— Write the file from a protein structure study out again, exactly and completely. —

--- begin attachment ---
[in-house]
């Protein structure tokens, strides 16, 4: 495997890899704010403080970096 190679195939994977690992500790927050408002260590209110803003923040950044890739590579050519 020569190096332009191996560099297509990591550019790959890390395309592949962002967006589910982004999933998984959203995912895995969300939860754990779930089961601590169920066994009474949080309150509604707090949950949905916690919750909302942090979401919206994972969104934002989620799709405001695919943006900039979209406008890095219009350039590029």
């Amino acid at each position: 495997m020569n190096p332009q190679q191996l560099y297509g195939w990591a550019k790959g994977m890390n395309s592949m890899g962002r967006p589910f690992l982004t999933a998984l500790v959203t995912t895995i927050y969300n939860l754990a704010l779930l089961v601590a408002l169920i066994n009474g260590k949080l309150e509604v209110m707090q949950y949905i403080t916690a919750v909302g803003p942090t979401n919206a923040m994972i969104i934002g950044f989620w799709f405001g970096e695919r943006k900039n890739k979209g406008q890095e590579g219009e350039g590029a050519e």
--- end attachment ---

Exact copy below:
[in-house]
């Protein structure tokens, strides 16, 4: 495997890899704010403080970096 190679195939994977690992500790927050408002260590209110803003923040950044890739590579050519 020569190096332009191996560099297509990591550019790959890390395309592949962002967006589910982004999933998984959203995912895995969300939860754990779930089961601590169920066994009474949080309150509604707090949950949905916690919750909302942090979401919206994972969104934002989620799709405001695919943006900039979209406008890095219009350039590029």
């Amino acid at each position: 495997m020569n190096p332009q190679q191996l560099y297509g195939w990591a550019k790959g994977m890390n395309s592949m890899g962002r967006p589910f690992l982004t999933a998984l500790v959203t995912t895995i927050y969300n939860l754990a704010l779930l089961v601590a408002l169920i066994n009474g260590k949080l309150e509604v209110m707090q949950y949905i403080t916690a919750v909302g803003p942090t979401n919206a923040m994972i969104i934002g950044f989620w799709f405001g970096e695919r943006k900039n890739k979209g406008q890095e590579g219009e350039g590029a050519e």